I received this comment/question a little while ago and want to address it front and center because it is an important issue in religious life. It also follows a bit from Sister Susan’s post about Religious Life in the Age of Facebook.
Hello Sr. Julie. This is my first post and I would like to say how much I enjoy reading your blog. I didn’t know where to ask this question, so, I will put it here.
I am the youngest member in my congregation under 40. It’s very lonely at times. The the loneliness is difficult and I only meet with younger members from other congregations sporadically. Sometimes, I really feel like leaving my order because of the loneliness.
I am posting this because I know younger religious read your blog and thought your advice would be helpful. Thanks and God bless!
Dear Younger Sister,
So good to hear from you. I am very sorry to hear that you are having a rough time with feeling lonely. It can definitely be tough when you are the youngest one in a religious community and there’s no one near your age. You are not alone in the sense that other young religious feel the same way. Have you been able to talk about how you feel with a trusted friend in your congregation? Are you able to relate to people your own age outside of the community? For me it was helpful to stay in touch with friends my own age and to get to know colleagues with whom I minister and young people who attend my parish. I know it’s not the same as having young sisters in your own community, but it does help.
I had some struggles with the age thing for the first few years of my life with the community. I always felt (as much my own expectations as others’ expectations) like I had to mirror the religious life of my sisters who lived it as 50, 60, 70+ year-olds. I couldn’t exactly distinguish between what was a characteristic of age and what was a characteristic of religious life. It took time, and the help of wise mentors, to find my way. Not always easily, but authentically and with trust in God, in my Sisters, and in myself.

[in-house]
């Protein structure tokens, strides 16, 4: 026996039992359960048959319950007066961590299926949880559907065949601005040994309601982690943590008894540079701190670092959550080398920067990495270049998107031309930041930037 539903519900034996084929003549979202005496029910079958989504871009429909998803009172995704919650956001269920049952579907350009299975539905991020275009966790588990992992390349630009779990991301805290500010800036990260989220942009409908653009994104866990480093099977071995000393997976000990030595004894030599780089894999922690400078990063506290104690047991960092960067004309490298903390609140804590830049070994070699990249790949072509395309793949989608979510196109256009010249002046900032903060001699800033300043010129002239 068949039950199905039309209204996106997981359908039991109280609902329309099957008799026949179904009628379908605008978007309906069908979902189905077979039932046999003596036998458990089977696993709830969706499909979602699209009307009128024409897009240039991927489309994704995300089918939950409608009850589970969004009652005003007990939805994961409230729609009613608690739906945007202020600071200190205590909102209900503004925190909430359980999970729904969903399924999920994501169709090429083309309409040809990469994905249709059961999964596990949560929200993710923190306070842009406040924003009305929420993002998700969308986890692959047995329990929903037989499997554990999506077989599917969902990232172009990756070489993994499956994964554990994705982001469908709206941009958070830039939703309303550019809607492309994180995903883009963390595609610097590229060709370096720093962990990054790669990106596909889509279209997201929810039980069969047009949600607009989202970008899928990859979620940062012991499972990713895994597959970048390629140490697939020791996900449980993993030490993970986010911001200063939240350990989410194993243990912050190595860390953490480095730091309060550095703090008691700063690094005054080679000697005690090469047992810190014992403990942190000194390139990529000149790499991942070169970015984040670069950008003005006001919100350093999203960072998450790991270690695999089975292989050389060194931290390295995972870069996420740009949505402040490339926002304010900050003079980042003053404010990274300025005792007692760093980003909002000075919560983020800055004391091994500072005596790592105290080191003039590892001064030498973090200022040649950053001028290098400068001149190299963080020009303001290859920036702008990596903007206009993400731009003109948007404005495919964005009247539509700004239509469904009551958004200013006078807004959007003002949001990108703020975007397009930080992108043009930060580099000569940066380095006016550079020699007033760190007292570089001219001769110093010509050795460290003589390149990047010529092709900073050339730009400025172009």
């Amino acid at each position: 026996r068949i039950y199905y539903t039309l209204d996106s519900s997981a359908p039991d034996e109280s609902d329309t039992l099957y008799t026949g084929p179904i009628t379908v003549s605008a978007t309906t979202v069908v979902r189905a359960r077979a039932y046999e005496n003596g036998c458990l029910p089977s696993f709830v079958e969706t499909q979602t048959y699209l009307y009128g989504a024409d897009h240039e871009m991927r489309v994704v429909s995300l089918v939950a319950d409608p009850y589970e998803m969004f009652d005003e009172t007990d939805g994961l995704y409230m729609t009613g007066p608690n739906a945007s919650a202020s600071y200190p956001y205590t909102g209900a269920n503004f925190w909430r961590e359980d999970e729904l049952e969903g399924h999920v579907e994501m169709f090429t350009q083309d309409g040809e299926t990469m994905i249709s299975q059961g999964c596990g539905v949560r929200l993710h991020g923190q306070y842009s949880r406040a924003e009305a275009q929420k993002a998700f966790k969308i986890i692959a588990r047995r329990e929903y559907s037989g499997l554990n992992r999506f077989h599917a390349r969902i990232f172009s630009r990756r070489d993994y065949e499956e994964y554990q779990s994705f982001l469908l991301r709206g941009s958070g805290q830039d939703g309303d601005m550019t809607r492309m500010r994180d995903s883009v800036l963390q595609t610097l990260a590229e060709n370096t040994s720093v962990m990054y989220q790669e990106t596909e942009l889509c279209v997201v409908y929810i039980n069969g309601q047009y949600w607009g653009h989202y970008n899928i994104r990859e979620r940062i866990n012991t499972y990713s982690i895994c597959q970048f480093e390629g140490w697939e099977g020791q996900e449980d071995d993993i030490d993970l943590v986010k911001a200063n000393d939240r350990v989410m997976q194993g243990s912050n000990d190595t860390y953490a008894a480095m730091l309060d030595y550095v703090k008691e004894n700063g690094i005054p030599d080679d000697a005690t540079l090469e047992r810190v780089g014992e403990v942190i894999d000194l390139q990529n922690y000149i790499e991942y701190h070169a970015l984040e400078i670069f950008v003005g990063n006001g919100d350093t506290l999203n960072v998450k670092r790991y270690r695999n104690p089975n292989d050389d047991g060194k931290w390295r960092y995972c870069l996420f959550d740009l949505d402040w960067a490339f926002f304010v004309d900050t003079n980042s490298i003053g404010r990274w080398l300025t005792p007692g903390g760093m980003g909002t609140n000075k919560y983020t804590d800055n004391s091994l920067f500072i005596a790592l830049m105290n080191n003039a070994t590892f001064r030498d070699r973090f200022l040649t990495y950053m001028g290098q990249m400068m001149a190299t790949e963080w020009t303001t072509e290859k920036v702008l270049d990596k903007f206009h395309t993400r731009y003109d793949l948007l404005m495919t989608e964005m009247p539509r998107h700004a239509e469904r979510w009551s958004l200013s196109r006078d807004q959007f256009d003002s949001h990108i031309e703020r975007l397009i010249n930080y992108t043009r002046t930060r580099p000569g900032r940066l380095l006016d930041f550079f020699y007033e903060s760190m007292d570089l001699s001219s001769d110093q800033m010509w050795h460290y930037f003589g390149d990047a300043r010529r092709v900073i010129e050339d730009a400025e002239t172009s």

Never forget that you are a gift to the community and that you have much to offer. They need you there and are open to being changed, “formed” as it were, by you just as much as you are to being changed by them. Spend time with the Sisters who “get” you and who can help you grown in religious life in an age-appropriate way.
A few weeks ago when I was home in Monroe at my IHM Motherhouse, I brought my laptop in with me when I went to visit a dear friend, Sister Annunciata (“Nuncie”), who will be 100 years old in August. She is a light in my life and I can always feel her prayers with me. After chatting for a while, I pulled out the laptop and explained a bit more about my blog and my ministry online. I took her through the blog and read her some posts and comments (wireless Internet at the Motherhouse is totally awesome). She was so happy for me and proud that I was extending gospel hospitality and the IHM mission online. It meant the world to me that she could rejoice in what I was doing even though she herself had never been on the Internet.
It is nuns like Nuncie who see the gift that you are and can encourage it by even the twinkle in her eye. Find your Nuncies and don’t be afraid to let your light shine. Loneliness is definitely a reality, but don’t let it consume you or prevent you from experiencing new kinds of relationships. At the same time, find ways to connect with younger people. And come online and hang out with younger sisters. There are a bunch of us on Facebook too. Perhaps we should form our own online forum just to hang out with and encourage one another.
My prayers are with you, Younger Sister. Please feel free to contact me anytime if you’d like to connect.